Results: The valid responses from the survey was 416 (98.9%). Of these, 293 with drinking habits were subjected to logistic regression analysis using pure alcohol (≥32 g/day) as the dependent variable. Significant relationships were found with gender (OR=0.586; 95%CI: 0.345-0.995), years of education (OR=1.538; 95%CI: 1.239-1.910), insomnia (OR=2.442; 95%CI: 1.185-5.032), alcohol intake, due to better sleep (OR=4.120; 95%CI: 1.044-16.258), effects of drinking, arousal during the night (OR=2.586; 95%CI: 1.317-5.077), effects of drinking, from family (OR=26.938; 95%CI: 3.368-215.431).
Conclusions: Among the elderly people in colder regions of Russia, high alcohol consumption reduces sleep quality, suggesting the need for appropriate standards for pure alcohol and health education.
Aim: To clarify the conditions under which dignity is maintained by reviewing the decision-supporting process for a case.
Methods: We conducted both a longitudinal epidemiological survey and action research in parallel in a large housing complex district in Tokyo, Japan, using the community-based participatory research framework. Through collaboration with community professionals, we supported an isolated elderly man who refused medical intervention for three years until his death. After his passing, we re-examined all of his records, conducted in-depth interviews with the community professionals, and held a conference to review the process of managing this individual.
Results: Concerning support for the decision-making, three conclusions were obtained from the data: 1) a decision is not always stated explicitly; 2) a decision should be supported by the team, because mind sometimes changes; and 3) supporting decision-making is a process in itself. For the maintenance of dignity in the medical setting, the following were kept in mind: medical context is not all that is important; supporters should wait for the right moment to intervene, and support should be provided to help the patient keep in touch with other people and the community.
Conclusions: While precisely defining dignity can be difficult, we explored the conditions under which dignity could be maintained by reviewing the decision-supporting process for a single case. Geriatricians may encounter difficult and complex cases such as this in the clinical setting, but guidelines cannot cover such diverse cases.
Aim: This study investigated whether driving-related anxiety was independently associated with physical parameters and physical function in community-dwelling older people.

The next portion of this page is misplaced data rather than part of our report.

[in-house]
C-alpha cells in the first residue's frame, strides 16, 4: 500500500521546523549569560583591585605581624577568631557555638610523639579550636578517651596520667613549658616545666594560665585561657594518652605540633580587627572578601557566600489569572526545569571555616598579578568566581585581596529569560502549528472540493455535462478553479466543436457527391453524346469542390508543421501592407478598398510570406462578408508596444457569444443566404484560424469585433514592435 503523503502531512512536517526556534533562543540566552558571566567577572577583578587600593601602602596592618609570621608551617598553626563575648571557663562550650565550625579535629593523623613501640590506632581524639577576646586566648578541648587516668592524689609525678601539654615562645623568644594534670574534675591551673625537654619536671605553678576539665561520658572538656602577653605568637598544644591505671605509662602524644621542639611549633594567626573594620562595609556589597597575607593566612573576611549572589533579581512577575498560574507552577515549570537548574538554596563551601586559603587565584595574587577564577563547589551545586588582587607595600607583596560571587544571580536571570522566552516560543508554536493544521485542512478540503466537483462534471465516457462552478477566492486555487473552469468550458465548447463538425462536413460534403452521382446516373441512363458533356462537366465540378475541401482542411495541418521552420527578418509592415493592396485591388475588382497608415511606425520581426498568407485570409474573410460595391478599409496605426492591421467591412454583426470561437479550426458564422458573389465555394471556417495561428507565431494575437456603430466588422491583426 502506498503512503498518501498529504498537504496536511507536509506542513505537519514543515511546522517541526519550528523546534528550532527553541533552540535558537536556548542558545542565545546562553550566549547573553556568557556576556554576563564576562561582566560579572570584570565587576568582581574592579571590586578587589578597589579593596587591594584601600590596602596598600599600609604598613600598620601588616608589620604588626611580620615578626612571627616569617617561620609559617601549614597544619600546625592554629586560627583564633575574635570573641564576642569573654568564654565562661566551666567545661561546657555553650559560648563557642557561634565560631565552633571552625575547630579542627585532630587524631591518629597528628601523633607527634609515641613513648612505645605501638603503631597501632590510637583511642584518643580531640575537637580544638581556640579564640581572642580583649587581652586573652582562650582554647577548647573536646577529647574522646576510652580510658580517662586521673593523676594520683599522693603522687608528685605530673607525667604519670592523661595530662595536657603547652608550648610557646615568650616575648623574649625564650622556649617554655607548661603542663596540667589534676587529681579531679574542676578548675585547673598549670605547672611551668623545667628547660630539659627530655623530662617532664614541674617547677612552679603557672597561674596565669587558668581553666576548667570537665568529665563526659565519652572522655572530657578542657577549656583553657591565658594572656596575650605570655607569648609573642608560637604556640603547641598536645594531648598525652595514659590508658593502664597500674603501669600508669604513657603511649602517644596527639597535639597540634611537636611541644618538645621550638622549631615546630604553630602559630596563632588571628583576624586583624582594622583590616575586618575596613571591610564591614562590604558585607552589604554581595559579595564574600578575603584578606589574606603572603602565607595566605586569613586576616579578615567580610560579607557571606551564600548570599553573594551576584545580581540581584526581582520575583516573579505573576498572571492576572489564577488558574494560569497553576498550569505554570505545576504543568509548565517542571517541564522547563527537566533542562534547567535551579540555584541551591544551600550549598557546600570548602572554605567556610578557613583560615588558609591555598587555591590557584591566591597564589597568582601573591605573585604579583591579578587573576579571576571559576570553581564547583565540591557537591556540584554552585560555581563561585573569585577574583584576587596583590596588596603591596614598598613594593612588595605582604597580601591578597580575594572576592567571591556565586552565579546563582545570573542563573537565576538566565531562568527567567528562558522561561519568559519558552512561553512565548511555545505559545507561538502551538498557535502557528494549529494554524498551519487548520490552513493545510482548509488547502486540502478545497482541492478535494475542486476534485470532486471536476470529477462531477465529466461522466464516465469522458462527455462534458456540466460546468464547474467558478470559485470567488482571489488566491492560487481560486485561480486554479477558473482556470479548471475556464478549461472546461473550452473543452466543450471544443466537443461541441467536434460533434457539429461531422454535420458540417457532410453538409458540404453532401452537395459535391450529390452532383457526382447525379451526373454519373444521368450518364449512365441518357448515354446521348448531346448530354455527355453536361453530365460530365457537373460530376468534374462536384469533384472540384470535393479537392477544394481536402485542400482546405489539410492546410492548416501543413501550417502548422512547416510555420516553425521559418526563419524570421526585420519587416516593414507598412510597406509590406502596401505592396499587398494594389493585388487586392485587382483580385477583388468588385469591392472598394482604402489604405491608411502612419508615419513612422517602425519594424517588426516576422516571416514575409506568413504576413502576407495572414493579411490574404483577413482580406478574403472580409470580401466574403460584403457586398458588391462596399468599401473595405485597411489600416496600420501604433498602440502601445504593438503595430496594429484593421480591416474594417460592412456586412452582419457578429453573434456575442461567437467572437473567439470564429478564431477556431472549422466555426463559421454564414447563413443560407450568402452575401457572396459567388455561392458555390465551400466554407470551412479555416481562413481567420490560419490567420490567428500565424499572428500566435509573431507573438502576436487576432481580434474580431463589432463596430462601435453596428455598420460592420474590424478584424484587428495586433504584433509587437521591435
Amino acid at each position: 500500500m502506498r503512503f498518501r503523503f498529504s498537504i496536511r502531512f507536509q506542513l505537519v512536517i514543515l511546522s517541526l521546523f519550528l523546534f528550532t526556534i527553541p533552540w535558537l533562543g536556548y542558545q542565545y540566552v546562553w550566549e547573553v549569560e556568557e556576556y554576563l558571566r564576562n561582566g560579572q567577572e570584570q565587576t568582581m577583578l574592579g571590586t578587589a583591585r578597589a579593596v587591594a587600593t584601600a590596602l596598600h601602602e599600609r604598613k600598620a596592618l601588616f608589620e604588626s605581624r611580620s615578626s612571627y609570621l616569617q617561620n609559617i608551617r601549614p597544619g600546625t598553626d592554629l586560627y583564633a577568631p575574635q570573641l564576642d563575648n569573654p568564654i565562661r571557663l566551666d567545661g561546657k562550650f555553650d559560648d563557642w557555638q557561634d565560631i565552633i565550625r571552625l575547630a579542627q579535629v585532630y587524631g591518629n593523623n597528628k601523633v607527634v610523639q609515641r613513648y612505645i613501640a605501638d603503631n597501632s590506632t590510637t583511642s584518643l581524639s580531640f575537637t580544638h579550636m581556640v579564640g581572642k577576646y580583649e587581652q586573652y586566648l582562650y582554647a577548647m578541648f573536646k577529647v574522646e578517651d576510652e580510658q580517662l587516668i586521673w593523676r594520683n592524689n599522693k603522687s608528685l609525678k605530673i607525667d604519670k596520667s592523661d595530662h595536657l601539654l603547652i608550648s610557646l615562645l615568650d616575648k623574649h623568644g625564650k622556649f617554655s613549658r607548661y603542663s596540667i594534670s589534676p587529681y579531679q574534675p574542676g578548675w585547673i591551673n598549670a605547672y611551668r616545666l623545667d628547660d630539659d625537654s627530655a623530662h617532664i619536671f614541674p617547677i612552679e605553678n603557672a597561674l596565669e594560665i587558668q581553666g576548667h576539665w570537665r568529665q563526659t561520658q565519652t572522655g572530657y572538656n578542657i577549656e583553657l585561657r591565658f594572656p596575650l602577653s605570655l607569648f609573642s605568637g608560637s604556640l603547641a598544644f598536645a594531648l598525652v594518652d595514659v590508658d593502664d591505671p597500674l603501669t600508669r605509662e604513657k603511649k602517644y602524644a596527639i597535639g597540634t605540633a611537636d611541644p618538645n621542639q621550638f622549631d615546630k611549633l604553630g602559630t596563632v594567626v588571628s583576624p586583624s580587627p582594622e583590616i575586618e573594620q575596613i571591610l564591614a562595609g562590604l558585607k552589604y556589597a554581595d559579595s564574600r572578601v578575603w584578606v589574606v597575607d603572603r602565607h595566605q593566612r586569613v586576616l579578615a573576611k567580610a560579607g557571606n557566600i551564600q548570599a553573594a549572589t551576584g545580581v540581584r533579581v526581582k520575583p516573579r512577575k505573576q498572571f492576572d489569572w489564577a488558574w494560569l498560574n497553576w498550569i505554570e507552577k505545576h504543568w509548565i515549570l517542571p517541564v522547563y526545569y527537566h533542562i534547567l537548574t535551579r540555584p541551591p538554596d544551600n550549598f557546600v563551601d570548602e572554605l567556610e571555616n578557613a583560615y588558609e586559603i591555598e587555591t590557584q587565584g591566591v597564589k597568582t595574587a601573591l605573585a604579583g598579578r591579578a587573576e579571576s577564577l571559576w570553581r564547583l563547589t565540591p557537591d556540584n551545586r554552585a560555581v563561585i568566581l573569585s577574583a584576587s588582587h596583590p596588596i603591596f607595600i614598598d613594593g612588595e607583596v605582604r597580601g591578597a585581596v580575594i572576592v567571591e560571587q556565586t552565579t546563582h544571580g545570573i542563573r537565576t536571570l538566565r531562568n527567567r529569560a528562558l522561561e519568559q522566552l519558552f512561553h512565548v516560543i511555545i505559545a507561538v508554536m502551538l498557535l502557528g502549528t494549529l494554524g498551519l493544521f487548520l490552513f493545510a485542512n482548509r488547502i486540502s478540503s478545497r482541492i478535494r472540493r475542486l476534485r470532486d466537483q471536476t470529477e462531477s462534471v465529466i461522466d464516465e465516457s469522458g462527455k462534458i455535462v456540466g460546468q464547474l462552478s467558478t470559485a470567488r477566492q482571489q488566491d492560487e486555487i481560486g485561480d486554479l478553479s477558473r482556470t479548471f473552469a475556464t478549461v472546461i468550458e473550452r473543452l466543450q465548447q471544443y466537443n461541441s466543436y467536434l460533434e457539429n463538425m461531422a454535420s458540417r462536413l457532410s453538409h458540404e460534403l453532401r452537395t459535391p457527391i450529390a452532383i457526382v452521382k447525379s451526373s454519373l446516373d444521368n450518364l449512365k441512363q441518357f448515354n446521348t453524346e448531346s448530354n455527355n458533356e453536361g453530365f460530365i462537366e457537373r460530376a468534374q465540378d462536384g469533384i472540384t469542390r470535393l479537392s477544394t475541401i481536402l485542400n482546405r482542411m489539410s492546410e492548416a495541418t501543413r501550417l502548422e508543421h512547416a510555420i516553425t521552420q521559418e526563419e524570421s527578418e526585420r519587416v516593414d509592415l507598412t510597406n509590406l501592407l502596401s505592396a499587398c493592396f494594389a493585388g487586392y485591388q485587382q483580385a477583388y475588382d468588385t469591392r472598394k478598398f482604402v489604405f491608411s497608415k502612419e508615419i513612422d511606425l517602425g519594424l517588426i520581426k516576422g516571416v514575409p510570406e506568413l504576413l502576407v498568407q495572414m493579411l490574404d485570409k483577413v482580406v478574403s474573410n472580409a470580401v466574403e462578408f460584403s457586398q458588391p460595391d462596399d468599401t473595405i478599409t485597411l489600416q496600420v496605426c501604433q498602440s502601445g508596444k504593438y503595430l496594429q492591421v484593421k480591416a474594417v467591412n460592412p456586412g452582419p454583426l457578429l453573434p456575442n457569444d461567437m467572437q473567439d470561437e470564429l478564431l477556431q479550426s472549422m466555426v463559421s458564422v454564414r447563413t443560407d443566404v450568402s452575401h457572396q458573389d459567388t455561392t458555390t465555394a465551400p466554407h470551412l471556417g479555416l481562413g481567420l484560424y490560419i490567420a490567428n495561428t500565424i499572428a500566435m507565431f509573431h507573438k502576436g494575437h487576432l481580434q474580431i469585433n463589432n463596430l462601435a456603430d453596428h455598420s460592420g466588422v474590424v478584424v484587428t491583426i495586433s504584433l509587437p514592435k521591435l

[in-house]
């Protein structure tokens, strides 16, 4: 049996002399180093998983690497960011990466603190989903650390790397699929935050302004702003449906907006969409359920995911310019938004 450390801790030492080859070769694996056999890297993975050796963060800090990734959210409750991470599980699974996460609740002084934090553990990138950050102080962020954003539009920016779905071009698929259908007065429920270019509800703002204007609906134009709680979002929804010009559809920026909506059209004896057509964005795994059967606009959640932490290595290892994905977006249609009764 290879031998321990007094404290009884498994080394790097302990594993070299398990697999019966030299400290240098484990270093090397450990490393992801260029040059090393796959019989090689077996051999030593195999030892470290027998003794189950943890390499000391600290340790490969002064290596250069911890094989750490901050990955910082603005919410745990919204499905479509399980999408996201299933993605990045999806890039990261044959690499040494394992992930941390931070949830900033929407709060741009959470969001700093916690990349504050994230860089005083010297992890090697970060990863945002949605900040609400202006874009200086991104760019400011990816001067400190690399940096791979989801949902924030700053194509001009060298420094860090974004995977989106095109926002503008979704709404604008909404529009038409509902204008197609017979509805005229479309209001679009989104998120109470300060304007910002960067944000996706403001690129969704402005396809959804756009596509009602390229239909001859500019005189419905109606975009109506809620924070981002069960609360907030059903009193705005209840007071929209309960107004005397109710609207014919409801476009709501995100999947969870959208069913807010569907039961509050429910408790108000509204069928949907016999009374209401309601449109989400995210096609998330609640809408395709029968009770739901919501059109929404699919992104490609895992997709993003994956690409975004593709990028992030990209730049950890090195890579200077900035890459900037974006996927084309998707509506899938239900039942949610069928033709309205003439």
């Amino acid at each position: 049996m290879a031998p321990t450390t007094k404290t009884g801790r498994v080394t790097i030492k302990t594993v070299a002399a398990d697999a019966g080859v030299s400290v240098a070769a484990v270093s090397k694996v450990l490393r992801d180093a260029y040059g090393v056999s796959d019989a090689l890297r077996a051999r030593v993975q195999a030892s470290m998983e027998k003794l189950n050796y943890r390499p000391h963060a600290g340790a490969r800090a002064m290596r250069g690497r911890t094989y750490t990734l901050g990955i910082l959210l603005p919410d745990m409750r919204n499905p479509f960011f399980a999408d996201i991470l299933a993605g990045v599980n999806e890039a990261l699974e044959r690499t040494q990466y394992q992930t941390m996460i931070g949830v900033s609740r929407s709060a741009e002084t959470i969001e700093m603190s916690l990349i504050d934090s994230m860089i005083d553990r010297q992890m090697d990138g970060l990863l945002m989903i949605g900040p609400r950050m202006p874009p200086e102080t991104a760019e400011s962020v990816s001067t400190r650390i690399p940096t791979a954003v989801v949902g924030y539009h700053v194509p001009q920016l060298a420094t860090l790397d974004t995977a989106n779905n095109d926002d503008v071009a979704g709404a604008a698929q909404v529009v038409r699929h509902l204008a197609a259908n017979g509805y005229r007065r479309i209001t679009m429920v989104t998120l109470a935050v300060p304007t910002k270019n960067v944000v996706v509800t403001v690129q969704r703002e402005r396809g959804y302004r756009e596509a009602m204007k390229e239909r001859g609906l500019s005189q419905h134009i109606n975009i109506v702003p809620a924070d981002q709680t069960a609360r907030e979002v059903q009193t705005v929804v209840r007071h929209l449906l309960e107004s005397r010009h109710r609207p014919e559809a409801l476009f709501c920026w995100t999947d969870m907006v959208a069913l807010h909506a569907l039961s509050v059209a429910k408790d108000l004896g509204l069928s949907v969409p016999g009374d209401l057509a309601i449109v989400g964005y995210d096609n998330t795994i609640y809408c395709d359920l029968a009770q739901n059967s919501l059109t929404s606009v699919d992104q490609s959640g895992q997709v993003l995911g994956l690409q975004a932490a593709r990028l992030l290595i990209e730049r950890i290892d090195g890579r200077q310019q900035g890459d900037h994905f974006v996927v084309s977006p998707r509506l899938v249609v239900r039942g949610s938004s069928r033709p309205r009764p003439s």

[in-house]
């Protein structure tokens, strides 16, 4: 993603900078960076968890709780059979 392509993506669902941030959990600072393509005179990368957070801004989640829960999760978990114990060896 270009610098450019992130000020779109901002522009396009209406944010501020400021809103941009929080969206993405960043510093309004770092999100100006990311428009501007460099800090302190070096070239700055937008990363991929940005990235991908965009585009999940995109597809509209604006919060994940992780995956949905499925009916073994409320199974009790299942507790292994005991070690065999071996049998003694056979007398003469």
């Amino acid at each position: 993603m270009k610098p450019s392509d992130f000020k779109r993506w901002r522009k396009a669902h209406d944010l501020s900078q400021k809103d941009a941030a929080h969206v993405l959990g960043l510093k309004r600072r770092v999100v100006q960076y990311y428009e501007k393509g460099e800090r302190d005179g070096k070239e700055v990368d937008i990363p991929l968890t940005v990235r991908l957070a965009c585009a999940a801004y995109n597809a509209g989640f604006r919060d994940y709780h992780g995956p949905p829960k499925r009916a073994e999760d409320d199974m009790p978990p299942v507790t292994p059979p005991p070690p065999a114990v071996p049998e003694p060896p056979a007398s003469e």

Methods: Participants were 523 community-dwelling older drivers (353 men and 170 women). Participants self-reported driving-related anxiety when driving in familiar environments, and completed physical assessments: visual impairment, auditory impairment, cerebrovascular disease (CVD), hand grip strength, knee extension strength, timed up and go (TUG), chair stand, one leg standing with open eyes, functional reach, vertical jump, preferred gait speed and maximal gait speed. Participants were divided into a driving-related anxiety group (72.8±5.1 years; 21 men, seven women) and a no-anxiety (non-anxiety) group (70.7±4.7 years; 325 men, 163 women). We examined physical performance differences between the anxiety and non-anxiety groups using analysis of covariance, and investigated the relationship between anxiety, physical function and performance using logistic regression analysis (forward stepwise selection).
Results: The driving-related anxiety group was significantly older, with higher rates of visual impairment, auditory impairment, and CVD than the non-anxiety group. The anxiety group exhibited independently poorer TUG and maximal gait speed (P<0.05 for both). Logistic regression analysis revealed significant relationships between anxiety and visual impairment (odds ratio [OR]: 5.6, 95% confidence interval [CI]: 2.5-12.6), auditory impairment (OR: 3.0, 95% CI: 1.3-7.0), TUG (OR: 1.46, 95% CI: 1.1-1.9) and CVD (OR: 3.1, 95% CI: 1.0-9.4) (P<0.05 for all).
Conclusions: Driving-related anxiety was significantly associated with worse physical performance, visual impairment, auditory impairment, and CVD in community-dwelling older drivers.